Russia's ratification of European Court of Human Rights reform and debates about its strategic security relationship with NATO suggest that there could be a new turn in Moscow's relations with Europe and the transatlantic community, writes Michael Emerson, senior research fellow at the Centre for European Policy Studies (CEPS), in an April commentary.
This commentary was authored by Michael Emerson of CEPS.
''Two swallows don't make a summer, as the old saying goes. And so you are cautioned. But still one can catch sight of two swallows in the air, suggesting that maybe the time is coming for a new and positive turn in Russia's relations with Europe and the transatlantic community.
The first swallow is Russia's ratification of Protocol 14 of the Convention on the European Court of Human Rights. This may sound like just a technical detail, but it is more than that. Protocol 14 is about reforming some rules and procedures of the Court to make it capable of handling more easily the huge increase in cases that are being submitted to it, and foremost from Russia.
Of the 47 member states of the Council of Europe, Russia has been the last to ratify, after four years of hesitation. The delay was widely interpreted as a blocking tactic, undermining the Court from functioning effectively, which would mean undermining the cause of human rights in Europe.
In interpreting this successful ratification, some independent Russian lawyers are saying that this was a decision favoured at the highest level by President Medvedev in order to improve the rule of law within Russia, since the case law of the Court is mandatory upon national legal systems. Hallelujah!
The second swallow has come from Germany where Volker Ruehe (former defence minister) and General Klaus Naumann (former chief of staff of the German armed forces) published an article in Der Spiegel on 8 March, recommending that the question of NATO membership for Russia be put back on the agenda.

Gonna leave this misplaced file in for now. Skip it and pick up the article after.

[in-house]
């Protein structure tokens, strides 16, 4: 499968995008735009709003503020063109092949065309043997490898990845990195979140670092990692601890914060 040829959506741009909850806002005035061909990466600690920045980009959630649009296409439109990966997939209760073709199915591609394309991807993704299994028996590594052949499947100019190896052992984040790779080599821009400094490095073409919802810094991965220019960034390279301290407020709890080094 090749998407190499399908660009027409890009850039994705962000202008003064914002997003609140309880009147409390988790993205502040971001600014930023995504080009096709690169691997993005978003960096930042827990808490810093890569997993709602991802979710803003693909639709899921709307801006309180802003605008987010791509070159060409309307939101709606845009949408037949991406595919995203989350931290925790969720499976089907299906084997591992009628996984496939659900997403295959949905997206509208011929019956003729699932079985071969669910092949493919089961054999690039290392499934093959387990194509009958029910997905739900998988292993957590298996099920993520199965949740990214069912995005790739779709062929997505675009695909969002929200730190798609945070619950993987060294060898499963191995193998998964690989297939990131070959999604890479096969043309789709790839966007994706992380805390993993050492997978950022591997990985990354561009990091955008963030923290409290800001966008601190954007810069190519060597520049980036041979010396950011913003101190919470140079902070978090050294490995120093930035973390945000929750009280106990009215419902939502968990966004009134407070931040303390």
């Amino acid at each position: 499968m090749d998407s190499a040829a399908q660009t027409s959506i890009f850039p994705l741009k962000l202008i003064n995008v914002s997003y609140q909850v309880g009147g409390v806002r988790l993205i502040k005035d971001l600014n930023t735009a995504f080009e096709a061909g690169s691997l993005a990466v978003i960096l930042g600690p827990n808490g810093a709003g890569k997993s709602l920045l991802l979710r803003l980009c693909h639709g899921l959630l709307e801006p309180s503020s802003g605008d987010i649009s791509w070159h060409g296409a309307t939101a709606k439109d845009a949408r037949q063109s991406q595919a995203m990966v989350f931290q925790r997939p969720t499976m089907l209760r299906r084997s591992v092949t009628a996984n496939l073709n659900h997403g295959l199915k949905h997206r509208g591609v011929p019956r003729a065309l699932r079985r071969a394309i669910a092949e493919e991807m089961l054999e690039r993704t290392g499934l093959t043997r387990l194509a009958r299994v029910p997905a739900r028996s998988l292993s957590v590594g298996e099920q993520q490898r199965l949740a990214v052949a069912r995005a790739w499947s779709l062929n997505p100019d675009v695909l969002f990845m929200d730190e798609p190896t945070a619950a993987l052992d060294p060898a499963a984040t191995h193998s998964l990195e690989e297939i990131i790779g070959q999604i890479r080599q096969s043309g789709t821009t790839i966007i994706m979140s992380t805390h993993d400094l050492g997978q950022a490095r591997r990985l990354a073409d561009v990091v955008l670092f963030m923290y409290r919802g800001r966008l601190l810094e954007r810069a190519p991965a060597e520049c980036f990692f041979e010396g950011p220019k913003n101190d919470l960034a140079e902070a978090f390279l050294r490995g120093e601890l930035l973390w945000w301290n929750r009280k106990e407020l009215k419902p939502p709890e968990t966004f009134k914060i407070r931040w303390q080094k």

The idea is not for a regular membership action plan, but rather that politically the perspective of future membership would be adopted as the frame through which to radically change the sense of thinking and debate about Russia’s strategic security relationship with NATO and Europe. These authors are not naïve, and are quick to point out that the NATO alliance 'is also an alliance of values and it will take some time before Russia fully satisfies these criteria'.
Why should this bold proposition be taken up now? For an interesting accumulation of reasons.
First, it is clear that President Medvedev's draft European Security Treaty is not going to fly. It may be subject to endless talks in the OSCE's Corfu process, but the bottom line is that this is neither technically nor politically (for most NATO member states) a plausible proposition.
Second, Russia now seems understandably to be more preoccupied with its Asian flanks, given the risks of destabilisation in Central Asia, and the exposure of the thinly populated Russian Far East to the rising power of China, all notwithstanding the formalities of the Shanghai Cooperation Organisation. Under the circumstances, better then tidy up its much more benign Western front (those little Abkhazia and Transnistria affairs) and regroup with the West in NATO.
Third, Russia is increasingly alarmed at the failure of its 'modernisation' concept for the economy. To be successful, this is going to need a profound opening and confidence-building with the West and the EU in particular. Russia cannot conceivably become an EU member state, but it could with a big stretch of the imagination join NATO. Joining NATO as an alliance of values would go well with broad economic integration with Europe.
And finally, for Russia to come really closer to Europe there has to be some strong backbone to the proposition, rather than an endless succession of woolly strategy documents that mean little. A NATO membership perspective would be a game-changing move. And is this not what all parties, Russia, EU and US, basically want?''